For years we’ve flown from Kuala Lumpur to Singapore assuming it’s the fastest way to arrive. We recently made the trip by car, however, and soon discovered how convenient and easy the trip actually is. After our smooth first attempt, I don’t think we’ll ever fly again! Here’s how to drive from Kuala Lumpur to Singapore.
Before You Depart:
Make sure you have your:
* passport (with you in the front of the car, not in the luggage in the boot!)
* enough credit on your Touch n’ Go card
* at least $10 SGD for Autopass card purchase at the border (no other currency accepted)
* car papers
Whichever part of Kuala Lumpur you’re departing from you need to get onto the North-South Expressway, the E2. Google Maps is very accurate for this route and we find the easiest thing to do (if you don’t have a GPS or Smartphone mapping program) is to print the steps provided by the map.There are two points at which you can crossover to Singapore: Tuas and Woodlands. We’ve heard from friends who travel regularly that there is often less traffic at the Tuas checkpoint and it’s the fastest route to reach the city centre (so that’s the route we took). The highway is in excellent condition and is basically one long straight stretch once you’ve exited KL all the way to the border.You need to head south towards Johor Bahru on the E2 for about 320 kilometres. Take Exit 253 following the signs to Tuas (the exit sign reads Tuas/ Nusajaya/ Pontian/ Tanjung Pelepas EXIT 253). Our exit highway toll was RM40.90 but yours may differ slightly depending on where you enter the highway at the beginning of your journey.The highway changes to the E3 and it’s just over 30 kilometres more to reach the checkpoint. Shortly after entering the new road, you arrive to a toll which cost us RM3.90. After the first toll, and before you reach the second, there is a gas station. Be sure to fill your car to the very brim as petrol is much more expensive in Singapore. After the station there’s another toll which cost us RM7.50, and soon after you’ll reach Malaysian immigration.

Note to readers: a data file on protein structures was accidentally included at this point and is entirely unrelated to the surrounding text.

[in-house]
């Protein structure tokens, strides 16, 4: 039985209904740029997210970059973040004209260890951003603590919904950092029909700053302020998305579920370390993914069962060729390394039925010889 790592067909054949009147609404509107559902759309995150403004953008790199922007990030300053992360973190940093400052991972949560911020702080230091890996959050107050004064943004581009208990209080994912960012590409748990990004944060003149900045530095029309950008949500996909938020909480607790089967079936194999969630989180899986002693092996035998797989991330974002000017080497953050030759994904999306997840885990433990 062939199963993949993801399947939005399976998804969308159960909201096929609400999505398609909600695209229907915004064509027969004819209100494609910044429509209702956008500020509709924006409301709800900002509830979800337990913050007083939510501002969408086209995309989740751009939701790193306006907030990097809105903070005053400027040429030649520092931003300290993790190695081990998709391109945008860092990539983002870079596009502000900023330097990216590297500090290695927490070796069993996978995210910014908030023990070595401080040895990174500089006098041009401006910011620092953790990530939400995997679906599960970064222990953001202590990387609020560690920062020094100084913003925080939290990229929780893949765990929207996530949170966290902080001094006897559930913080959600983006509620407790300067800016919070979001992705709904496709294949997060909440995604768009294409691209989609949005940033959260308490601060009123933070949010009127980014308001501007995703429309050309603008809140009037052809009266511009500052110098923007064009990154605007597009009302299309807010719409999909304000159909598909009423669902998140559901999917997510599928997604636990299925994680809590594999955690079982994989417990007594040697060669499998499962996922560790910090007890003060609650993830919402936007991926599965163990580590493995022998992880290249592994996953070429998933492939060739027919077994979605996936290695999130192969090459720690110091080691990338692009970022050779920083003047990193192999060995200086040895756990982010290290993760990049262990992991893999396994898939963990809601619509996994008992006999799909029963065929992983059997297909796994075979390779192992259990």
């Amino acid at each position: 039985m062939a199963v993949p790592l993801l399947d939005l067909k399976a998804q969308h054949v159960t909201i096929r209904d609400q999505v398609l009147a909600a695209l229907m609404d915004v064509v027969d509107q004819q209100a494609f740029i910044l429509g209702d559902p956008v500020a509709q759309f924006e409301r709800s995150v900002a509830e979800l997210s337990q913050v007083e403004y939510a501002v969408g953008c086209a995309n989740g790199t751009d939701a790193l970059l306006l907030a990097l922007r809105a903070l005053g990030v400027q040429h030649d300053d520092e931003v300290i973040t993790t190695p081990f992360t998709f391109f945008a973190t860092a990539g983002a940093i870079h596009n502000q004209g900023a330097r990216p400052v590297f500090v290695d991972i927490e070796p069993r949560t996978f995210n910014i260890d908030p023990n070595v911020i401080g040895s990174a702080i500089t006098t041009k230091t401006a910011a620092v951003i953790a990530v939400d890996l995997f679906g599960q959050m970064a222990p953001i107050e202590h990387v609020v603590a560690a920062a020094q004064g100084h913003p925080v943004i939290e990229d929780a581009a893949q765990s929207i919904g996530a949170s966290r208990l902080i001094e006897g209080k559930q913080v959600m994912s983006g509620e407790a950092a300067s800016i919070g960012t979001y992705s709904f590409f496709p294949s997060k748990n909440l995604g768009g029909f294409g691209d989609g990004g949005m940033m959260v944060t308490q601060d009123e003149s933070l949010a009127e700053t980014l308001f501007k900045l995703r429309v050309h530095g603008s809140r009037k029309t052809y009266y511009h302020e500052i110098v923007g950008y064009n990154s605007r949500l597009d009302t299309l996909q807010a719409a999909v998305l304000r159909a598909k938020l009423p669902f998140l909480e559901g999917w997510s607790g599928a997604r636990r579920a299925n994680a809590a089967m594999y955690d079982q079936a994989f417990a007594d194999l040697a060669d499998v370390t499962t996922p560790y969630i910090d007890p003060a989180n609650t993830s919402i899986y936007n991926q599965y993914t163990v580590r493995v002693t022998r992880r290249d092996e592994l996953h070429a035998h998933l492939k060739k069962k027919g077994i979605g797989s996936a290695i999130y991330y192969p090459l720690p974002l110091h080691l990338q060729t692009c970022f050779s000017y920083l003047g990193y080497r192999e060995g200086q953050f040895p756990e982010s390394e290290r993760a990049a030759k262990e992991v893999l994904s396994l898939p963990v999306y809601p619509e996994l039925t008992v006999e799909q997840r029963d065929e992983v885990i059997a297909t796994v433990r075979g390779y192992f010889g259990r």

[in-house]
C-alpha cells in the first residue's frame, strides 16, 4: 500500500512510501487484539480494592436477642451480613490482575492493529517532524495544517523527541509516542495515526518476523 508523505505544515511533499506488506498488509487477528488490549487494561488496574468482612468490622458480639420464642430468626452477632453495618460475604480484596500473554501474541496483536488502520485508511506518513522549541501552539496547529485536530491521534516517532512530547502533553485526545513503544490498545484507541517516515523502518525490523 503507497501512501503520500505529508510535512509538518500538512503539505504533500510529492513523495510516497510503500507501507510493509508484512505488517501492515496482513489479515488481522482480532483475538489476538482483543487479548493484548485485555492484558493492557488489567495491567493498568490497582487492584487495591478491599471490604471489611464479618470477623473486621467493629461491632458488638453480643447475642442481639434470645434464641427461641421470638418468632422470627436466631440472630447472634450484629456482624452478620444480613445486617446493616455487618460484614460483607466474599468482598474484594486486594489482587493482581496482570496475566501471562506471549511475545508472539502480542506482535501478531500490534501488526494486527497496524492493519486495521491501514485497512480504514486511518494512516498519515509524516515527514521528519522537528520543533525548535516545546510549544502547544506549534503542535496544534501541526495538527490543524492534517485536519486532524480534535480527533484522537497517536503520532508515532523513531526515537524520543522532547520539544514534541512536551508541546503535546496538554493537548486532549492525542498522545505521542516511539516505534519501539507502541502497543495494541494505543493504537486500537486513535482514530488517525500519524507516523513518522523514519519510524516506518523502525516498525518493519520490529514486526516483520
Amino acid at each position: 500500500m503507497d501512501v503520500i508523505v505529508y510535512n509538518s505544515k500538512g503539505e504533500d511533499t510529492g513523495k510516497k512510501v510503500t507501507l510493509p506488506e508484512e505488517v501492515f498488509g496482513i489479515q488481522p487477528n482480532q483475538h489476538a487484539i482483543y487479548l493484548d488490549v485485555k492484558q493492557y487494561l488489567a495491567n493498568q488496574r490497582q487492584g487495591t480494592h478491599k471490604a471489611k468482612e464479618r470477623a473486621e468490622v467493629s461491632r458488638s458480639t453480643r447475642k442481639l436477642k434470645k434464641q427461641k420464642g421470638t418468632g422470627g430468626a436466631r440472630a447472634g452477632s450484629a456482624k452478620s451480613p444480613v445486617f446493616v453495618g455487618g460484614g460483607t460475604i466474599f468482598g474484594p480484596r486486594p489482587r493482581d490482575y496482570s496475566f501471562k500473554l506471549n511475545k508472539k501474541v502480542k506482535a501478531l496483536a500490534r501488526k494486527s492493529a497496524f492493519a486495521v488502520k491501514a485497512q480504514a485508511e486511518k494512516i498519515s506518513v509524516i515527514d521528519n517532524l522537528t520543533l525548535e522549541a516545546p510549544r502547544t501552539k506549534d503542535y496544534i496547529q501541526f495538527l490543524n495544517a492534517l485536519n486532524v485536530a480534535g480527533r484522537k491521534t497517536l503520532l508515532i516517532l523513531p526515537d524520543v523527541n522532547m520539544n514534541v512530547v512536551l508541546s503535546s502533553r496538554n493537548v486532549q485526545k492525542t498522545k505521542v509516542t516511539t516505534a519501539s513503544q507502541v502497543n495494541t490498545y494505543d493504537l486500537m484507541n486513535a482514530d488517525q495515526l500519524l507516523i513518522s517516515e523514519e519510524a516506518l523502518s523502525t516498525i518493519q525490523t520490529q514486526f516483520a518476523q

The journey from Kuala Lumpur to Tuas checkpoint usually takes about three and half hours if you stick to the speed limit and reasonable traffic conditions prevail.
|Malaysian Immigration Before Reaching Tuas Checkpoint|
Next door to the immigration office is the VEP/Toll Pass office. You should bring your car insurance and registration details which are briefly looked at by officials, and fill out the form. When done, you present them to the staff at the cash register and pay $6SGD for the card (which is valid for seven years) and $4SGD for preloaded credit – $10SGD in total (you must have Singaporean currency for this).Top ups are easily made at any 7-11 and it is very important to note that you must have sufficient credit to pay the exiting tolls when leaving to avoid an “insufficient credit” administration fee. Each time you cross the Tuas border a $3.20SGD fee is incurred so even if you don’t use the card while in Singapore you’ll still need to top up before you leave to have enough credit to exit (and some more to enter again if you think you’ll do the trip another time). Also, remember when exiting that you MUST insert your Autopass card in the gate or you will be charged a hefty fine. Every weekend the levy to drive in the city is free, but during the weekdays it’s an expensive $35SGD daily. For more information, you can use the link to the Singapore Land Transport & Authority http://www.lta.gov.sg/
(*Please note: the pricing was accurate at the time of publication but things change and prices vary so visit the Singapore LTA website for current pricing).
The staff at both immigration and the VEP/Toll Pass office were incredibly helpful. They answered all of our questions and provided polite assistance.
Once done the first time, the two steps of exiting the car to get arrival cards (remember to get a pile of extras for future trips!) and purchasing the Autopass card is avoided on further trips, cutting the travel time down by a good 20 minutes.